Dart, 200 On The Way Out; Wrangler Truck, Wagoneer On the Way In

Aaron Cole
by Aaron Cole

Fiat Chrysler Automobiles CEO Sergio Marchionne on Wednesday said the automaker would rely more heavily on profitable Jeeps and Rams in North America and Europe to help its business remain profitable in other sagging areas and regions.

“We are not of the view that this industry is facing an impending demise,” Marchionne said before announcing FCA’s adjusted earnings of $1.78 billion in the fourth quarter.

Marchionne and CFO Richard Palmer said Jeep’s success in North America and Europe led the company last year and would be the “bedrock” for the automaker’s future. The automaker laid out specific plans to bring forward a Jeep pickup and Wagoneer, and let wither less-profitable models such as the Chrysler 200 and Dodge Dart.

Marchionne said the compact cars would “run their course,” and the automaker would look for future partnerships with others to build the compact cars.

Earlier in the conference, the FCA CEO compared the next few years of the automaker’s future to wandering through the desert, but said that FCA has grown considerably since its ambitious 2014 plan.

“When I look back at the last two years I feel comfortable that we’ve created an organization that has a much more durable and dependable capital structure,” Marchionne said.

Part of that has included spinning of luxury brand Ferrari and boosting Jeep production worldwide. But Marchionne laid out the company’s missteps too: Alfa Romeo’s ambitious rollout has been scaled back significantly, Maserati’s scope has been narrowed, and the company will refocus on Europe and North America as profit drivers, not Latin America and China.

The Alfa Romeo Giulia sedan won’t go into production until March and Alfa’s first SUV won’t arrive until 2017, according to the automaker. The rest of the Alfa Romeo lineup: a full-size sedan, two crossovers, two “specialty” cars and a hatchback won’t arrive until 2020 — two years later than planned.

Luxury arm Maserati will get a much-needed SUV — the Levante — later this year, the automaker said, but wild expectations for the brand have dampened considerably due to slowing economic conditions in China.

“We have readjusted all of our plans,” Marchionne told investors. He said his forecast in 2014 of 7 million cars by 2018 doesn’t matter anymore — the automaker won’t be driven by volume.

“We’re going to stay away from enunciating goals as they relate to metrics,” Marchionne said.

Instead, Marchionne said Jeep would contribute significantly to the group’s overall bottom line, and new offerings such as a Wrangler-based pickup and large SUV would drive future profits.

The CEO also said that production would be realigned at other plants to accommodate the automaker’s shift in strategy away from passenger cars and toward more profitable SUVs and trucks.

Despite pegging sales on trucks and SUVs — which Palmer said was a permanent shift for the industry — Marchionne projected that sales in North America and Europe would be relatively flat, and that the industry reached “top-ish” volume over the last year.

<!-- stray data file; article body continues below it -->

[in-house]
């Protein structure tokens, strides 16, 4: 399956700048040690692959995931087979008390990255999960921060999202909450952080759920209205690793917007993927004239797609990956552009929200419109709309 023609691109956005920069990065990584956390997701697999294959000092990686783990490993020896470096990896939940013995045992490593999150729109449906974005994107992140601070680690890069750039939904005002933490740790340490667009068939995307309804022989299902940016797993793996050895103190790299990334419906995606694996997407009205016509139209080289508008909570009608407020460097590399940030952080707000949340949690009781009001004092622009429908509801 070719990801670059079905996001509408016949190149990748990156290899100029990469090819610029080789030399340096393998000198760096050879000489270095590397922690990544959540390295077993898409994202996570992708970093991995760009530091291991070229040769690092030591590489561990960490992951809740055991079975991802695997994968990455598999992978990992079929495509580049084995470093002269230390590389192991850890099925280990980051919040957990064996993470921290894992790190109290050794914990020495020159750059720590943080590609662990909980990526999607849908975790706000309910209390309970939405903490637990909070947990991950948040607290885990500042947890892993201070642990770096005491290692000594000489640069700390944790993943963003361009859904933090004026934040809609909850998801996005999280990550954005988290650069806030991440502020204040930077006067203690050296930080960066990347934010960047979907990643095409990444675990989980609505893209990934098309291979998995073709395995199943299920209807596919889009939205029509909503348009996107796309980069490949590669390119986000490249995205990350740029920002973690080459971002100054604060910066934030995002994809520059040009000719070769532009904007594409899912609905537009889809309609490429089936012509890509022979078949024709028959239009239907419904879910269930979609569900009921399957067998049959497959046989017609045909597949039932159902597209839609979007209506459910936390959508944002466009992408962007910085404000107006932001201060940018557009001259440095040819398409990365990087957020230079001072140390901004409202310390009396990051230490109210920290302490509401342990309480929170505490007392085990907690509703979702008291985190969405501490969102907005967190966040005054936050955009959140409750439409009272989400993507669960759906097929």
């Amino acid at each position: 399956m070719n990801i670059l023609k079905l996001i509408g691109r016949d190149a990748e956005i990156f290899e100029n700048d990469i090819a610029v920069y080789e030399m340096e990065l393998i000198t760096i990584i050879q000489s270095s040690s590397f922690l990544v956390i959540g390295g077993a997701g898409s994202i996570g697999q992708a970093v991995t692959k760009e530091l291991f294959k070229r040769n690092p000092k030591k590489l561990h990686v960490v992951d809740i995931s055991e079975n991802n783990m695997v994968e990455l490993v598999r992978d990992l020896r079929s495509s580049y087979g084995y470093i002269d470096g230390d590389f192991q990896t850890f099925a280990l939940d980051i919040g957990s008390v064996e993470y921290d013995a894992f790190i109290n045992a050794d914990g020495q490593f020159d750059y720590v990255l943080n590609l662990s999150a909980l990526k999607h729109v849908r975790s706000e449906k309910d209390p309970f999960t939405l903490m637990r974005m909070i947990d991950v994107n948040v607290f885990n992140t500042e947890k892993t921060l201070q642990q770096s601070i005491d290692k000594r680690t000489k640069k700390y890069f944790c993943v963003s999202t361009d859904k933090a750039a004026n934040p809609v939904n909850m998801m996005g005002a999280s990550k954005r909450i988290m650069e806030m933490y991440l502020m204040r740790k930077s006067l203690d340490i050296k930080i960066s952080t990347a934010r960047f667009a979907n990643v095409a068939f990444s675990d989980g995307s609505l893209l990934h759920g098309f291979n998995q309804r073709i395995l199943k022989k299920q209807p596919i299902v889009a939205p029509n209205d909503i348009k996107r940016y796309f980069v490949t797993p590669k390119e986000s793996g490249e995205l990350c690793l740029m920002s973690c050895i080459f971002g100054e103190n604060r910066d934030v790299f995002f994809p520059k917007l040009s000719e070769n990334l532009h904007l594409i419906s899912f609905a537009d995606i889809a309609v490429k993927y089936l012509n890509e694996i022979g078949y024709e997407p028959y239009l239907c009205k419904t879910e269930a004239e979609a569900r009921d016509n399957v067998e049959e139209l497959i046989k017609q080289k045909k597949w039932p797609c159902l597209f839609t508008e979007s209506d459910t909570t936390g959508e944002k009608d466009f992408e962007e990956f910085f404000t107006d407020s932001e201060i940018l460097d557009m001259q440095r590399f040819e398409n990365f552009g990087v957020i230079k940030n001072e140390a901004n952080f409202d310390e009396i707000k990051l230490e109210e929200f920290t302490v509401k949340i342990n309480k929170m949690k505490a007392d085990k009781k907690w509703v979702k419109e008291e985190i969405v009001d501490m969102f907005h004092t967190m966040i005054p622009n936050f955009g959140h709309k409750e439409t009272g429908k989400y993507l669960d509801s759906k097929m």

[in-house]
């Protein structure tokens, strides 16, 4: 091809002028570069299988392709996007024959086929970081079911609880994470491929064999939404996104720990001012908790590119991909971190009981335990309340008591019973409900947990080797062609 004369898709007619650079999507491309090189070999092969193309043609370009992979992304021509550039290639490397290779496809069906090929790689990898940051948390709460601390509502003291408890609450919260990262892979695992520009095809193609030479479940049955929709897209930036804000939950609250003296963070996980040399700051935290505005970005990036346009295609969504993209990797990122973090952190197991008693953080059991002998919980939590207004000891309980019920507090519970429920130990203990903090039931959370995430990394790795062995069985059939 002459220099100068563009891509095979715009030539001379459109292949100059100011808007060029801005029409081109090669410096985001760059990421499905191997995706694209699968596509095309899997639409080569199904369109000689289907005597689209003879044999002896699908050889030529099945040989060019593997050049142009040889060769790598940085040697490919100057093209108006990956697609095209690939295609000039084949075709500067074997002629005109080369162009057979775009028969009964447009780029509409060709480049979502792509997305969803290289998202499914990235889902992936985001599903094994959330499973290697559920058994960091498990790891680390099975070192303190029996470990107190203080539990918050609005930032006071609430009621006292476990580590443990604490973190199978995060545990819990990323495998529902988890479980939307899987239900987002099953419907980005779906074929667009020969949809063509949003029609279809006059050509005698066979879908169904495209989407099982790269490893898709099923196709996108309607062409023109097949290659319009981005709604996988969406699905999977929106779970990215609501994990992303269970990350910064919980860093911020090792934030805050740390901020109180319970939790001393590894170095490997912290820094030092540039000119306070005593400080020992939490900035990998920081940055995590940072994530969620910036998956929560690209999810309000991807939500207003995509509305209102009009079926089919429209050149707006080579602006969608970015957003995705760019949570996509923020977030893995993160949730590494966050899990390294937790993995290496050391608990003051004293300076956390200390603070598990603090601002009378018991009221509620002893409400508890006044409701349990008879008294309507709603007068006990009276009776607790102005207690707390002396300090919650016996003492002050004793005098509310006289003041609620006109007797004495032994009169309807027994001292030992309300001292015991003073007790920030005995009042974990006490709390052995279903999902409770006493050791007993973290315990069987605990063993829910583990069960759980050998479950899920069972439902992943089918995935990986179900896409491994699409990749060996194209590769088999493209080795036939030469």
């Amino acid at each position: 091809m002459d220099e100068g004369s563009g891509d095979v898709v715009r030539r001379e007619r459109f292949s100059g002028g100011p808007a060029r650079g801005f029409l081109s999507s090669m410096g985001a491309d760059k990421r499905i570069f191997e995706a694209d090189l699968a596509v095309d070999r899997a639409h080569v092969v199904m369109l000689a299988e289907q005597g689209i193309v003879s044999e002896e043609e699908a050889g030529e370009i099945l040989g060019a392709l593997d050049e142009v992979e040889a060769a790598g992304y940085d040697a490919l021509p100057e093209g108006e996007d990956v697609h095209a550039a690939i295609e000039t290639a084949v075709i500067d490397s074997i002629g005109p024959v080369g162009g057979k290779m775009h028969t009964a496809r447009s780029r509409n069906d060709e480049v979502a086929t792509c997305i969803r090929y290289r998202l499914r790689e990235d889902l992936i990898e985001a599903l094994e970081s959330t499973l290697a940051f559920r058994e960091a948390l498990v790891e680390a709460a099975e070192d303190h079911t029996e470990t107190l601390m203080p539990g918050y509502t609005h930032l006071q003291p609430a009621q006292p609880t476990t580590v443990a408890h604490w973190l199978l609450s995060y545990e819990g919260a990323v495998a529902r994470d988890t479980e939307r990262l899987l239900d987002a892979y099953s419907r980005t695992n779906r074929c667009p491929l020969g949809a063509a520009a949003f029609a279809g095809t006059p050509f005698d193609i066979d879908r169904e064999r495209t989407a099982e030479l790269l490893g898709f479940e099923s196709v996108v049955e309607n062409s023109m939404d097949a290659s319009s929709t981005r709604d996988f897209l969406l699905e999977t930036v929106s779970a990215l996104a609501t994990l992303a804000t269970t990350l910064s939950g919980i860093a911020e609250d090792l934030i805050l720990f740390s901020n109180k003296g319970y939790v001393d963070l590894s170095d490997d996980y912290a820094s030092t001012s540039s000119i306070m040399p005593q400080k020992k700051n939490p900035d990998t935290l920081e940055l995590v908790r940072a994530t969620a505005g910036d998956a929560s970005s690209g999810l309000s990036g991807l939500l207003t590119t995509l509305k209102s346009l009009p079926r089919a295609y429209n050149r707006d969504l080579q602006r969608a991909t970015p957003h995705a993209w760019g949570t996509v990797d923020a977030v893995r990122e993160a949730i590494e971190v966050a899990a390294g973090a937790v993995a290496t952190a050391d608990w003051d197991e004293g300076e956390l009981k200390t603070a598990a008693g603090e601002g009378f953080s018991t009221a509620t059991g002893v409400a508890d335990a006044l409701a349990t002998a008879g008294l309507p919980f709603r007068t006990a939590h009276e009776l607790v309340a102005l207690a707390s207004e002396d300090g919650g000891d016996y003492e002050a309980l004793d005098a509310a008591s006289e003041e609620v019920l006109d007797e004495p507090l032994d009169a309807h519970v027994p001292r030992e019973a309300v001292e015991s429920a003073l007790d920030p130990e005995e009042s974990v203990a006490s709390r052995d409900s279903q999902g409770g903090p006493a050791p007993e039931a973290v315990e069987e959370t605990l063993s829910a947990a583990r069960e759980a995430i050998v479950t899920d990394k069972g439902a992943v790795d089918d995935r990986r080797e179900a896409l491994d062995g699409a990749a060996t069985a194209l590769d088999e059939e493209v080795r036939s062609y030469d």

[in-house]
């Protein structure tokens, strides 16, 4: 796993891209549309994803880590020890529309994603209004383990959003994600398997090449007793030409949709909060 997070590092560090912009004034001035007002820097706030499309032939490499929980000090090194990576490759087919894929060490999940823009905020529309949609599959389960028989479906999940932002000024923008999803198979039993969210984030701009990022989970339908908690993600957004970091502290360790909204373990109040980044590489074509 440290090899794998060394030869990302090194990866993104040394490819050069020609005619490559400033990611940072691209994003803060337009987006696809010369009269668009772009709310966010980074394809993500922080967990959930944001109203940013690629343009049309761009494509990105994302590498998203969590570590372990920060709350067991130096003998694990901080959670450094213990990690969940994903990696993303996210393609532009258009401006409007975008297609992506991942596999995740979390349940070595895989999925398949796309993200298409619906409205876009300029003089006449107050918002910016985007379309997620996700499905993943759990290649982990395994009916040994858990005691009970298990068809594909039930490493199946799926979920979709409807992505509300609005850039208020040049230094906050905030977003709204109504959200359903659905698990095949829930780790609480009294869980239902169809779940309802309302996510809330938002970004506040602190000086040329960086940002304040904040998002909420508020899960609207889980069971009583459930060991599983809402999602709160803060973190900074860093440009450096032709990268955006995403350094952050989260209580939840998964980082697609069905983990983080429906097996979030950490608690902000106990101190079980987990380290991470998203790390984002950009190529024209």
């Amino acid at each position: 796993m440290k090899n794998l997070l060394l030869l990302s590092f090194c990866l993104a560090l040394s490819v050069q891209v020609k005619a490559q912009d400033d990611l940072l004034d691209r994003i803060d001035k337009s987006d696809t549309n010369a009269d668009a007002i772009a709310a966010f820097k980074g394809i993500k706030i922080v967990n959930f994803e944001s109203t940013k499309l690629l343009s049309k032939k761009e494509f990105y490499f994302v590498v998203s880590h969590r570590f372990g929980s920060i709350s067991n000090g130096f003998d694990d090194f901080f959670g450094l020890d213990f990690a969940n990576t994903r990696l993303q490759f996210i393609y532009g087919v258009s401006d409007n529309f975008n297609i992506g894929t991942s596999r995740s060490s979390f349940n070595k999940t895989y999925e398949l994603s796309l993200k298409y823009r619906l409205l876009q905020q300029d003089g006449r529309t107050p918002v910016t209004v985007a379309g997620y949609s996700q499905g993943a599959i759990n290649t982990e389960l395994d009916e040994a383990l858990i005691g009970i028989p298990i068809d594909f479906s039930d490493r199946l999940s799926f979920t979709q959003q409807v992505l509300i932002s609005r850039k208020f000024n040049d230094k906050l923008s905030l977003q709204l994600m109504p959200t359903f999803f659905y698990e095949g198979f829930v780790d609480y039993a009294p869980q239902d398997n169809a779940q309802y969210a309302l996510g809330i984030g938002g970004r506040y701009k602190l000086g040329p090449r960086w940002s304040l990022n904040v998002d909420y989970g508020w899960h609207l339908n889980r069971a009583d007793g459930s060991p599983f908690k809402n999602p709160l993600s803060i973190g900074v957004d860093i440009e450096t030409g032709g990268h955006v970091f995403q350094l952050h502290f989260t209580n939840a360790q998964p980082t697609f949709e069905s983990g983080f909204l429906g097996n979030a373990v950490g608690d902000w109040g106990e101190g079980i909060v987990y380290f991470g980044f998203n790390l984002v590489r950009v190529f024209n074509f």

FCA also included plans that signal a shift toward more electrification: a mild Ram 1500 pickup is planned around 2018, and a mild Jeep Wrangler Hybrid before a full-hybrid Wrangler by around 2022. It’s unclear where diesel powertrains fit into the mix — despite planning for a diesel-powered next-generation Wrangler, the executives were quiet about Ram’s current diesel powertrain.

[Image: FCA]

Aaron Cole
Aaron Cole

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  • Big Al from Oz Big Al from Oz on Jan 28, 2016

    I think FCA will not be around in the long term. It will be broken down, sold off and swallowed up. You will see non US companies purchases the more profitable parts of the company as they are sold off. Many of the names will exist, in developing nations as has occurred with the likes of Fargo, De Soto, etc. Yes, these names are still in use today in places like Turkey. Jeep could be sold to some Indian or Chinese company as Volvo had. Ram will sold off to a foreign manufacturer. These vehicles will still exist, and the new owners will most likely profit and make these products even better. Improving FCA/Chrysler product should not be hard. For the past four decades Chrysler, then MB/Chrysler and now FCA/Chrysler have always been nearly there against the competition, but never eclipsing their opponents. Chrysler and it co-owners never, ever, seemed to have the cash to produce a truly competitive Chrysler/Ram/Jeep/etc.

  • Sportyaccordy Sportyaccordy on Jan 28, 2016

    Whew, the B&B delivered on this one. I am pretty much speechless. I think it's going to turn out that Sergio had some kind of brain condition that went undiagnosed. That is my only explanation for this madness.

    • BklynPete BklynPete on Jan 28, 2016

      His brain is fine. Sergio is just a well-paid thief and bag man. He works for the Agnelli family. Their flailing empire has been propped up by the Italian Government for over 4 decades. Now that they see that the gig is up, they're looking to cash out. Until Sergio figures out the exit plan (sell Jeep and RAM, find a sucker for other factories, etc.), he's just painting pretty pictures of Alfa Romeos and scrambling behind the scenes.

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  • Lou_BC While we discuss Chinese cars, Chinese politics, and Chinese global desires, I'm looking at TTAC and Google display advertising for Chinese tires. They have nukes aimed at us but their money and products are acceptable to consumers and business?
  • TheTireWhisperer And a thankful Memorial day to all.
  • Kwik_Shift_Pro4X Take some time today to realize that virtually zero soldiers had died defending your border.
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